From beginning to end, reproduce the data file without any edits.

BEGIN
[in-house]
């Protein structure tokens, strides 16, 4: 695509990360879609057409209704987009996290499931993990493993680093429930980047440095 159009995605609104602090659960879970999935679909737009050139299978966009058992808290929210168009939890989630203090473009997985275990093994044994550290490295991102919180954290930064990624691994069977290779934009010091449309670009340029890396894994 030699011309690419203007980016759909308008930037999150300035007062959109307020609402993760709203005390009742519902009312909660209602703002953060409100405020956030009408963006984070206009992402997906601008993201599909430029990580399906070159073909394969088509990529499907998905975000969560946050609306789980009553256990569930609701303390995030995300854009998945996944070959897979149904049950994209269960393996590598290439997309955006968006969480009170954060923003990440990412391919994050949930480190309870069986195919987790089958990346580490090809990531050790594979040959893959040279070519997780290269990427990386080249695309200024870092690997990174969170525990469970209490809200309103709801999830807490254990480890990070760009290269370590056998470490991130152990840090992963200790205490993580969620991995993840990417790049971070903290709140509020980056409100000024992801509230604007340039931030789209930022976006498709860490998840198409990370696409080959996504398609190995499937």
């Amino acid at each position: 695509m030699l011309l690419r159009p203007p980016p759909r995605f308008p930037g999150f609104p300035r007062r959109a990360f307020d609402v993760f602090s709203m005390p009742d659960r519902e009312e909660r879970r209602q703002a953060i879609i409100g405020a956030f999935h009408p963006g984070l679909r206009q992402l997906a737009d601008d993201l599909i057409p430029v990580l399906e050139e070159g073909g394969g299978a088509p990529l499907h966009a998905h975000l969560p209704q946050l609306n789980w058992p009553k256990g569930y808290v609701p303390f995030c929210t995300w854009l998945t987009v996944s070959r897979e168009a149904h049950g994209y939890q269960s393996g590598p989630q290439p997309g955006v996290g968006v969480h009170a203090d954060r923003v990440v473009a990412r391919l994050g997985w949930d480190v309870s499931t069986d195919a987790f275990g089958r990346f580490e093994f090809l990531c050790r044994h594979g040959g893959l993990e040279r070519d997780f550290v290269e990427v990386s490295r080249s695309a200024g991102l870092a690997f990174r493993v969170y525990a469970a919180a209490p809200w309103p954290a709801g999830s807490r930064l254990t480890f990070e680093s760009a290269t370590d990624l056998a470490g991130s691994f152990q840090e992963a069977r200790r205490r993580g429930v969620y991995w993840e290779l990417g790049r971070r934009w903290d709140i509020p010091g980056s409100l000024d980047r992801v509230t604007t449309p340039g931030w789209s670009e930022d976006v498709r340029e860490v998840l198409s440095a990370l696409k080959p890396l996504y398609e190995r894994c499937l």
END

[in-house]
């Protein structure tokens, strides 16, 4: 695509990360879609057409209704987009996290499931993990493993680093429930980047440095 159009995605609104602090659960879970999935679909737009050139299978966009058992808290929210168009939890989630203090473009997985275990093994044994550290490295991102919180954290930064990624691994069977290779934009010091449309670009340029890396894994 030699011309690419203007980016759909308008930037999150300035007062959109307020609402993760709203005390009742519902009312909660209602703002953060409100405020956030009408963006984070206009992402997906601008993201599909430029990580399906070159073909394969088509990529499907998905975000969560946050609306789980009553256990569930609701303390995030995300854009998945996944070959897979149904049950994209269960393996590598290439997309955006968006969480009170954060923003990440990412391919994050949930480190309870069986195919987790089958990346580490090809990531050790594979040959893959040279070519997780290269990427990386080249695309200024870092690997990174969170525990469970209490809200309103709801999830807490254990480890990070760009290269370590056998470490991130152990840090992963200790205490993580969620991995993840990417790049971070903290709140509020980056409100000024992801509230604007340039931030789209930022976006498709860490998840198409990370696409080959996504398609190995499937």
């Amino acid at each position: 695509m030699l011309l690419r159009p203007p980016p759909r995605f308008p930037g999150f609104p300035r007062r959109a990360f307020d609402v993760f602090s709203m005390p009742d659960r519902e009312e909660r879970r209602q703002a953060i879609i409100g405020a956030f999935h009408p963006g984070l679909r206009q992402l997906a737009d601008d993201l599909i057409p430029v990580l399906e050139e070159g073909g394969g299978a088509p990529l499907h966009a998905h975000l969560p209704q946050l609306n789980w058992p009553k256990g569930y808290v609701p303390f995030c929210t995300w854009l998945t987009v996944s070959r897979e168009a149904h049950g994209y939890q269960s393996g590598p989630q290439p997309g955006v996290g968006v969480h009170a203090d954060r923003v990440v473009a990412r391919l994050g997985w949930d480190v309870s499931t069986d195919a987790f275990g089958r990346f580490e093994f090809l990531c050790r044994h594979g040959g893959l993990e040279r070519d997780f550290v290269e990427v990386s490295r080249s695309a200024g991102l870092a690997f990174r493993v969170y525990a469970a919180a209490p809200w309103p954290a709801g999830s807490r930064l254990t480890f990070e680093s760009a290269t370590d990624l056998a470490g991130s691994f152990q840090e992963a069977r200790r205490r993580g429930v969620y991995w993840e290779l990417g790049r971070r934009w903290d709140i509020p010091g980056s409100l000024d980047r992801v509230t604007t449309p340039g931030w789209s670009e930022d976006v498709r340029e860490v998840l198409s440095a990370l696409k080959p890396l996504y398609e190995r894994c499937l």